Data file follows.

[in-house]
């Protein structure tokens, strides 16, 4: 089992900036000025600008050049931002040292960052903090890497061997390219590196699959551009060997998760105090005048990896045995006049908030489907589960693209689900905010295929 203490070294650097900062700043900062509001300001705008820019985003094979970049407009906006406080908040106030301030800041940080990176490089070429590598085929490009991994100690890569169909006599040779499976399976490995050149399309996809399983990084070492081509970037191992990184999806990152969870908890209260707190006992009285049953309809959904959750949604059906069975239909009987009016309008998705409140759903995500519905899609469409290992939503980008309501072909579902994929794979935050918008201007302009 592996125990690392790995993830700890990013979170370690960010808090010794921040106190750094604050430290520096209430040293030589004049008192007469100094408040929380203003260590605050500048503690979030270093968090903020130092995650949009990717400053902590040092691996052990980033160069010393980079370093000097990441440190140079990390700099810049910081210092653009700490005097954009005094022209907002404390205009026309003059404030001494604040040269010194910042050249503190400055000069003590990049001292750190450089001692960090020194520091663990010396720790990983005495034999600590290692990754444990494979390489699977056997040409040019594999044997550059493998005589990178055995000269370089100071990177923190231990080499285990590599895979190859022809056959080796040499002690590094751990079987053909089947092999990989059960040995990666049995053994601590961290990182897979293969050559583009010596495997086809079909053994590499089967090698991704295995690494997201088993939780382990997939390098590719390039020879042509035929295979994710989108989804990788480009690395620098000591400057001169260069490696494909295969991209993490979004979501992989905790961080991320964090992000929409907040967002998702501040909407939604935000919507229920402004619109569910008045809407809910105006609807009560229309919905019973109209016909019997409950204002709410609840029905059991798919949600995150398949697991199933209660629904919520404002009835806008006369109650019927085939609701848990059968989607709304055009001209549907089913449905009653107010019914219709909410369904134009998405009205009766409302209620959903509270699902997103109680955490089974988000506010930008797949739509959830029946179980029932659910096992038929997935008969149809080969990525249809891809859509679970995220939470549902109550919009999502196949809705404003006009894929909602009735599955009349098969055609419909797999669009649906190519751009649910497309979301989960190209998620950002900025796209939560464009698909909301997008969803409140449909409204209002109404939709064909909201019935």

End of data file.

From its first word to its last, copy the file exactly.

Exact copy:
[in-house]
């Protein structure tokens, strides 16, 4: 089992900036000025600008050049931002040292960052903090890497061997390219590196699959551009060997998760105090005048990896045995006049908030489907589960693209689900905010295929 203490070294650097900062700043900062509001300001705008820019985003094979970049407009906006406080908040106030301030800041940080990176490089070429590598085929490009991994100690890569169909006599040779499976399976490995050149399309996809399983990084070492081509970037191992990184999806990152969870908890209260707190006992009285049953309809959904959750949604059906069975239909009987009016309008998705409140759903995500519905899609469409290992939503980008309501072909579902994929794979935050918008201007302009 592996125990690392790995993830700890990013979170370690960010808090010794921040106190750094604050430290520096209430040293030589004049008192007469100094408040929380203003260590605050500048503690979030270093968090903020130092995650949009990717400053902590040092691996052990980033160069010393980079370093000097990441440190140079990390700099810049910081210092653009700490005097954009005094022209907002404390205009026309003059404030001494604040040269010194910042050249503190400055000069003590990049001292750190450089001692960090020194520091663990010396720790990983005495034999600590290692990754444990494979390489699977056997040409040019594999044997550059493998005589990178055995000269370089100071990177923190231990080499285990590599895979190859022809056959080796040499002690590094751990079987053909089947092999990989059960040995990666049995053994601590961290990182897979293969050559583009010596495997086809079909053994590499089967090698991704295995690494997201088993939780382990997939390098590719390039020879042509035929295979994710989108989804990788480009690395620098000591400057001169260069490696494909295969991209993490979004979501992989905790961080991320964090992000929409907040967002998702501040909407939604935000919507229920402004619109569910008045809407809910105006609807009560229309919905019973109209016909019997409950204002709410609840029905059991798919949600995150398949697991199933209660629904919520404002009835806008006369109650019927085939609701848990059968989607709304055009001209549907089913449905009653107010019914219709909410369904134009998405009205009766409302209620959903509270699902997103109680955490089974988000506010930008797949739509959830029946179980029932659910096992038929997935008969149809080969990525249809891809859509679970995220939470549902109550919009999502196949809705404003006009894929909602009735599955009349098969055609419909797999669009649906190519751009649910497309979301989960190209998620950002900025796209939560464009698909909301997008969803409140449909409204209002109404939709064909909201019935």